One of the comments we got last week was a desire to see more “behind-the-scenes” posts of the trials and tribulations of trying to run an impact evaluation. I am sure we will do more of these, but there are many times I have thought about doing so and baulked for one of the following reasons:
David McKenzie's blog
Berk is on a plane, so you get your links a day early this week:
· David Roodman summarizes the new microfinance randomized experiment in Bosnia – a new example of randomization among marginal MFI clients.
The impetus for this post comes from a couple of recent experiences. First, I got copied on the letter sent to an author containing a decision from the editor from a paper that I had refereed so long ago that I had forgotten even refereeing it. Second, every now and then I have conversations with colleagues about where to send papers, which for most journals rely on anecdotes/sample sizes of a couple of experiences (e.g. what is journal X like for turnaround time – well, the one paper I sent there recently took 10 months to get a report, etc.).
“There is nothing in this book that needs to be confirmed by complex laboratory experiments. You have only to open the window or step into the street”, Hernando de Soto, The Other Path, p14., 1989.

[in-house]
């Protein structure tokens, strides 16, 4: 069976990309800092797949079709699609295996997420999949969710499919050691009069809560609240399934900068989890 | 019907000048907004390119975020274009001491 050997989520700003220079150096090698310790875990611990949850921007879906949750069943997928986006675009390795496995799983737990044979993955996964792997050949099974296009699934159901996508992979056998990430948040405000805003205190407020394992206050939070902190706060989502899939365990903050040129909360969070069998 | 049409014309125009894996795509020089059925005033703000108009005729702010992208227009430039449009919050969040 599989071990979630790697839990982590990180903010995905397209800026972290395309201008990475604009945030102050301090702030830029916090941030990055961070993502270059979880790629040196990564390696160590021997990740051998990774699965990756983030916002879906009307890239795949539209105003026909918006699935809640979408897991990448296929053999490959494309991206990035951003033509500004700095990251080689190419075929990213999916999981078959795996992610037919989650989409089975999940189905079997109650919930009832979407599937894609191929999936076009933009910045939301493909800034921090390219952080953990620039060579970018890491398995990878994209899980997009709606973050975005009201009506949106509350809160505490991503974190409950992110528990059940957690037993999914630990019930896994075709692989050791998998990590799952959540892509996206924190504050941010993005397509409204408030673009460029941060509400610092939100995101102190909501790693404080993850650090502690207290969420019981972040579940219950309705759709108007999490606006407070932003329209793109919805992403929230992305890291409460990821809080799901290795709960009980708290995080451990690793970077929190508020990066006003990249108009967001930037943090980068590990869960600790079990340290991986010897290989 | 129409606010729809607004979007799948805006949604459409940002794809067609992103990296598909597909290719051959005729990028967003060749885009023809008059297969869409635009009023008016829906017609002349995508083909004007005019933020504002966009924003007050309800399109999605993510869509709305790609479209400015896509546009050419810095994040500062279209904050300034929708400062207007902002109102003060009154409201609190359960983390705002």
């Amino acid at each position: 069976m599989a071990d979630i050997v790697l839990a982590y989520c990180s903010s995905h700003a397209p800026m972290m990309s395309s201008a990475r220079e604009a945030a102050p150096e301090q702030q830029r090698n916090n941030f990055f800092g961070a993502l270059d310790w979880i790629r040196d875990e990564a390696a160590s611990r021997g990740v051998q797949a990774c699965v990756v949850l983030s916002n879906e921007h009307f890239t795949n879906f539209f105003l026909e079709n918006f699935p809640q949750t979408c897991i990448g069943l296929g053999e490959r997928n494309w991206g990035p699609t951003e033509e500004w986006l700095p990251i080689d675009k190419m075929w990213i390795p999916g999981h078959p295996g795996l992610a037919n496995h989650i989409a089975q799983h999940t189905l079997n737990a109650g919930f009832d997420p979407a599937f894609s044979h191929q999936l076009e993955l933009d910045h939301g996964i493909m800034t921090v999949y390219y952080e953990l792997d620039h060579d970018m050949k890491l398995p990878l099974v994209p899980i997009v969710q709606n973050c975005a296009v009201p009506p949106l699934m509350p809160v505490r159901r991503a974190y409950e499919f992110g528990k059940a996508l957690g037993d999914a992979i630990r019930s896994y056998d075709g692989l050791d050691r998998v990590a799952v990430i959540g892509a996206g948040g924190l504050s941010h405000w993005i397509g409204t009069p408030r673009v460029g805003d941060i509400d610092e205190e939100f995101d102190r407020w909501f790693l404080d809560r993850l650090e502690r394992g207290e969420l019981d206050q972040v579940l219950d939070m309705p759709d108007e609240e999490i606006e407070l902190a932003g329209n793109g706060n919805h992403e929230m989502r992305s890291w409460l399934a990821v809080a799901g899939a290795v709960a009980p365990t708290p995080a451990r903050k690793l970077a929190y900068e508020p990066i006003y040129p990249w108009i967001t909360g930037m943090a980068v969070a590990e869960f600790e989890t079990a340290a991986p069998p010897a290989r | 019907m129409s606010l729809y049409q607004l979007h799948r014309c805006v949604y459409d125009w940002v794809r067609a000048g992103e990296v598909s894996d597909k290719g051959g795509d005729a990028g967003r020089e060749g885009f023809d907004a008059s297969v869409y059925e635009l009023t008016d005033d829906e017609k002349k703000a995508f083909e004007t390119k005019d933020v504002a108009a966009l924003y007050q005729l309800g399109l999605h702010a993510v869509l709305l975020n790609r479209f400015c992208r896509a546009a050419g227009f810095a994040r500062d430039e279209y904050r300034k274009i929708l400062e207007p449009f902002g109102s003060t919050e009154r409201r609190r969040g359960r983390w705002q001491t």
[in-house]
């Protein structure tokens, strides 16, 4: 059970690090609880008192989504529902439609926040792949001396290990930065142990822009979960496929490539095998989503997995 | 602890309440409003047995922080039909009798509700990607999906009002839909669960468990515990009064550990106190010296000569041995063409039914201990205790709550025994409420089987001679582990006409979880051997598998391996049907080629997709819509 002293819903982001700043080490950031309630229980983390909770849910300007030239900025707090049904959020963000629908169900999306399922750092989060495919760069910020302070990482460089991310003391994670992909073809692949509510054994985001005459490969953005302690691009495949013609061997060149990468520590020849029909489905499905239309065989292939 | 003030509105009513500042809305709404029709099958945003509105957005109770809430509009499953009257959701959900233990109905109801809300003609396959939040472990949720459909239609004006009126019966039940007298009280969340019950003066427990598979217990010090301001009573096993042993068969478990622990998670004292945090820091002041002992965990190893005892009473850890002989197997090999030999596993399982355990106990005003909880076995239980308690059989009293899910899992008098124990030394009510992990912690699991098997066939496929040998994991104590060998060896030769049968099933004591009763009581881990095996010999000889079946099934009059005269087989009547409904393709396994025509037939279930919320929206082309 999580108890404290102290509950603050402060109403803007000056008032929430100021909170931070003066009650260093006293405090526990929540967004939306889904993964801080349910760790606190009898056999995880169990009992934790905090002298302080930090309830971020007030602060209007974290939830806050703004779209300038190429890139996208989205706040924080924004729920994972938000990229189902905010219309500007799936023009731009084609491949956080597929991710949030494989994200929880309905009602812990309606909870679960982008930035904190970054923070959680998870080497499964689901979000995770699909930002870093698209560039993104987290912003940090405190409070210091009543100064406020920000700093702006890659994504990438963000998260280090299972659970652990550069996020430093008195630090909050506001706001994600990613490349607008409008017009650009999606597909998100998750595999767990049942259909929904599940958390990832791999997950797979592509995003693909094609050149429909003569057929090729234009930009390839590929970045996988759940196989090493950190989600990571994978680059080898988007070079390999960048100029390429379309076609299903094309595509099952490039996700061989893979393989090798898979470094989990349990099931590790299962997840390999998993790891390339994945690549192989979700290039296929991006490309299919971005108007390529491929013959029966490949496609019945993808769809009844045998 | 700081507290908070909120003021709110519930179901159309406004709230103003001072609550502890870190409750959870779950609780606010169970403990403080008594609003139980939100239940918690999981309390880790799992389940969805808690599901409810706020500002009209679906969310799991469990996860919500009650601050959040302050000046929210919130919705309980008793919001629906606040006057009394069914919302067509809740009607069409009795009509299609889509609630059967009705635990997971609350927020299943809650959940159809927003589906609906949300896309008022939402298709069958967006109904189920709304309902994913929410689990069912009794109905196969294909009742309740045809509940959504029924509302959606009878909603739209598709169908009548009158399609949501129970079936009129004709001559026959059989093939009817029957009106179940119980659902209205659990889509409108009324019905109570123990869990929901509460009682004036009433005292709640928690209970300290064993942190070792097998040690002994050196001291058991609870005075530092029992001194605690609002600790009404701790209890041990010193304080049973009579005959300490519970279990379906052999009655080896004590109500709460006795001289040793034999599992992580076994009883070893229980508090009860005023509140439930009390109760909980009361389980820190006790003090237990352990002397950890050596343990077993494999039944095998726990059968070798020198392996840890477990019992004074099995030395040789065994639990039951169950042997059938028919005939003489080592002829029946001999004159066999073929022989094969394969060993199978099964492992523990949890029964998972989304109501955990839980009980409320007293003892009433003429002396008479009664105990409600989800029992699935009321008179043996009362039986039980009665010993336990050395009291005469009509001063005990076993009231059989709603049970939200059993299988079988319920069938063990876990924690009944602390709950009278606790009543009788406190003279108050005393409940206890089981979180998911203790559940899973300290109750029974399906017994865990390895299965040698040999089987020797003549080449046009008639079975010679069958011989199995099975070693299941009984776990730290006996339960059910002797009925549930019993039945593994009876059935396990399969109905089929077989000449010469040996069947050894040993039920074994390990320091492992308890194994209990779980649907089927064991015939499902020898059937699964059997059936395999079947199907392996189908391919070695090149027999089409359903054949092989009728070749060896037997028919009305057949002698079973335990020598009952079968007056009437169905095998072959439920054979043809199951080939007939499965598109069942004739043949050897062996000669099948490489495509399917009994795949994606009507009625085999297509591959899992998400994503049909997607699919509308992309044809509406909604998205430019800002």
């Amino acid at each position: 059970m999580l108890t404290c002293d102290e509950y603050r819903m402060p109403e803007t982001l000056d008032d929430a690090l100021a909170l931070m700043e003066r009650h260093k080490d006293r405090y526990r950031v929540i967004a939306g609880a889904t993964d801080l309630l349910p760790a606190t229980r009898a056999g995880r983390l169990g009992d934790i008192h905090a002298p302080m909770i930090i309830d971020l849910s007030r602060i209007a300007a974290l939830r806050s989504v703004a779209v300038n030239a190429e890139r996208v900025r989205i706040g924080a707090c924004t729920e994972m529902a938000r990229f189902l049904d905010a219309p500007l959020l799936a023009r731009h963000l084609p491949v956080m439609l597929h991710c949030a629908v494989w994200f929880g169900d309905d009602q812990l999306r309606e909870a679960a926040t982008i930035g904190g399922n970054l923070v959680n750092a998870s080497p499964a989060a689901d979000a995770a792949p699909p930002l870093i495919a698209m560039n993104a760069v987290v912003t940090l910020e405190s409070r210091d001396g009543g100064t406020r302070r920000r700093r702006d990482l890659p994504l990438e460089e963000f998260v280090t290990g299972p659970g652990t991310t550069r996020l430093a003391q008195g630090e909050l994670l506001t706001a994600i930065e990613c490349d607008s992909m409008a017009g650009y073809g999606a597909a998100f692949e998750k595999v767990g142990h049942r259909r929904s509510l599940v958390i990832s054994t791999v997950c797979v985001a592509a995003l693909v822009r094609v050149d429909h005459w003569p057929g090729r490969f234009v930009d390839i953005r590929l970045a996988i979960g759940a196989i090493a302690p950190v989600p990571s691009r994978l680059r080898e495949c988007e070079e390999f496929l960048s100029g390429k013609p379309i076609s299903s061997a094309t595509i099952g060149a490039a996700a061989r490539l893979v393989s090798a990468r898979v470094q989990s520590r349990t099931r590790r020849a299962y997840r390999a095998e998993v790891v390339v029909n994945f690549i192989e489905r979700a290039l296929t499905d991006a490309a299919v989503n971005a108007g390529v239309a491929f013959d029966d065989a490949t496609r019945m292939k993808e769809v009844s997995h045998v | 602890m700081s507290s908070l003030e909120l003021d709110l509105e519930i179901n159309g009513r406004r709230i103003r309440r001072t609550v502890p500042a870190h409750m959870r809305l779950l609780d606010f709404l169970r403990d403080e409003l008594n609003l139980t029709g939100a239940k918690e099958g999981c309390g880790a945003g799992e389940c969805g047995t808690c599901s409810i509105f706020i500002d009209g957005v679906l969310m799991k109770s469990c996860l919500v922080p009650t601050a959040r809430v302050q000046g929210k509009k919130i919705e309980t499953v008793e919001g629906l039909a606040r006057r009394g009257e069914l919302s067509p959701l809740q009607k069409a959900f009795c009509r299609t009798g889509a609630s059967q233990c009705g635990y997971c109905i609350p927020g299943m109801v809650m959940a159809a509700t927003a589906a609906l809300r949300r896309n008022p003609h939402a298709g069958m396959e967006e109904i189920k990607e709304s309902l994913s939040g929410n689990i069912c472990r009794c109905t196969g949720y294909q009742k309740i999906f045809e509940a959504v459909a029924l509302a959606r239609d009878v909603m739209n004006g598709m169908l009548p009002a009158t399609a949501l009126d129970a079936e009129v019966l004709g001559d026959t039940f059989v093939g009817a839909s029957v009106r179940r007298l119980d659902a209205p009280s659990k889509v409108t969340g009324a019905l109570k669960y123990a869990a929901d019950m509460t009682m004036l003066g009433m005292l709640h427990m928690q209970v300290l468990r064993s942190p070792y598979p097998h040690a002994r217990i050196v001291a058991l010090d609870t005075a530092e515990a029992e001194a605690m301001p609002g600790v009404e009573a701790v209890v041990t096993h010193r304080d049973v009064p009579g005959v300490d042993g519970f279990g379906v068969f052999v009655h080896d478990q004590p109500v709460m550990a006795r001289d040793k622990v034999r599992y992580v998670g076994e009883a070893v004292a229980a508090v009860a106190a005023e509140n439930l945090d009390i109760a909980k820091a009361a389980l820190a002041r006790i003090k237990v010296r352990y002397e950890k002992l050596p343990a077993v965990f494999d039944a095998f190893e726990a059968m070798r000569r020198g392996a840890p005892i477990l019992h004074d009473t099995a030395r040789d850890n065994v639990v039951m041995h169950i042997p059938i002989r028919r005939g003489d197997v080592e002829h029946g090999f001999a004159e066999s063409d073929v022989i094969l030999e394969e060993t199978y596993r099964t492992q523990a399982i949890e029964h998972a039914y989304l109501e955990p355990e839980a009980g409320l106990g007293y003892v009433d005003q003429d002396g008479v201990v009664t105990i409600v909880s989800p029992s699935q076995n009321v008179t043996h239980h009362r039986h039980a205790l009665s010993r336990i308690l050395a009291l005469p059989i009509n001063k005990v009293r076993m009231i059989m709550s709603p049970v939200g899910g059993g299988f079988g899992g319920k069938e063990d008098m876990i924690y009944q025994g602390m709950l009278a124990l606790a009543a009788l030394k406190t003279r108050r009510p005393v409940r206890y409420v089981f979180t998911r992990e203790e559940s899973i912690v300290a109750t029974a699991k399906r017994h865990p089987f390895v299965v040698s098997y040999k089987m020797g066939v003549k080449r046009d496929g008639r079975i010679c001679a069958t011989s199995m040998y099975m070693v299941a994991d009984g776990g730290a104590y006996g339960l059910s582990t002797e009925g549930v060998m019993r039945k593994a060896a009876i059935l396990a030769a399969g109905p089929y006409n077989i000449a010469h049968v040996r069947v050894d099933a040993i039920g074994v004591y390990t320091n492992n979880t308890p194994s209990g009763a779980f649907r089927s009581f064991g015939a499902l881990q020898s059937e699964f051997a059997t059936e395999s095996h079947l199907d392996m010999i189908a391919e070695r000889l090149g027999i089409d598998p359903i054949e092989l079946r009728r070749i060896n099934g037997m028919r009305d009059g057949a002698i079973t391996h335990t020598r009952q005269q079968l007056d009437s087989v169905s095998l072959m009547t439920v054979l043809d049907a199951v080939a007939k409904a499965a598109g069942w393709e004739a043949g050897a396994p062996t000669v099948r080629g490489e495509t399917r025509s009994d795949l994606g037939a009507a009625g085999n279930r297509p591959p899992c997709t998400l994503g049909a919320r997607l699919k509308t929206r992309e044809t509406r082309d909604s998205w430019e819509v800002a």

Despite the large and growing literatures on migration in economics, sociology, and other social sciences, there is surprisingly little work which actually evaluates the impact of particular migration policies (most of the literature concerns the determinants of migrating, and the consequences of doing so for the migrants, their families, and for native workers). I am therefore always interested to see new work in this area, particularly work which manages to obtain experimental variation in policy implementation.
· The IDB Development that Works blog covers a randomized trial of the one laptop per child program in Peru – no impact on learning, but some increase in cognitive skills.
One of my favorite papers to present is my paper on improving management in India, in part because we have wonderful photos to illustrate what bad management looks like and what improved practices look like (see the appendix to the paper for some of these). Photographing impact isn’t only useful for presentations and glossy summaries, but may potentially offer a new form of data. However, this is easier said than done, and today I thought I’d share some misadventures in trying to photograph impacts on small firms.